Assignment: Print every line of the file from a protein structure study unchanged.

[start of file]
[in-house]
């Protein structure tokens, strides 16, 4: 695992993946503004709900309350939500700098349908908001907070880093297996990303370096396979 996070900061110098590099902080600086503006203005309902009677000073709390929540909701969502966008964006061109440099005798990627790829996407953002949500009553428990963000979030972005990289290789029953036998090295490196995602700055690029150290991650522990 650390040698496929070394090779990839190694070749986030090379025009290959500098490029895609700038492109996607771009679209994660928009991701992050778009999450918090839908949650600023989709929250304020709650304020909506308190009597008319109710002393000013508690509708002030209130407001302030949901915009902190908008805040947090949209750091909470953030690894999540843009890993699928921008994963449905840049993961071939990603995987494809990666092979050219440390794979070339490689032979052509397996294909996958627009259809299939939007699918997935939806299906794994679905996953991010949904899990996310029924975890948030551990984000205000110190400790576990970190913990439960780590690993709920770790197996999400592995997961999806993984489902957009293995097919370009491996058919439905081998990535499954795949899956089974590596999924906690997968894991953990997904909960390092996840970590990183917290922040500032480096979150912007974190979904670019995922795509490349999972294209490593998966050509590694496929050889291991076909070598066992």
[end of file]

[in-house]
């Protein structure tokens, strides 16, 4: 695992993946503004709900309350939500700098349908908001907070880093297996990303370096396979 996070900061110098590099902080600086503006203005309902009677000073709390929540909701969502966008964006061109440099005798990627790829996407953002949500009553428990963000979030972005990289290789029953036998090295490196995602700055690029150290991650522990 650390040698496929070394090779990839190694070749986030090379025009290959500098490029895609700038492109996607771009679209994660928009991701992050778009999450918090839908949650600023989709929250304020709650304020909506308190009597008319109710002393000013508690509708002030209130407001302030949901915009902190908008805040947090949209750091909470953030690894999540843009890993699928921008994963449905840049993961071939990603995987494809990666092979050219440390794979070339490689032979052509397996294909996958627009259809299939939007699918997935939806299906794994679905996953991010949904899990996310029924975890948030551990984000205000110190400790576990970190913990439960780590690993709920770790197996999400592995997961999806993984489902957009293995097919370009491996058919439905081998990535499954795949899956089974590596999924906690997968894991953990997904909960390092996840970590990183917290922040500032480096979150912007974190979904670019995922795509490349999972294209490593998966050509590694496929050889291991076909070598066992």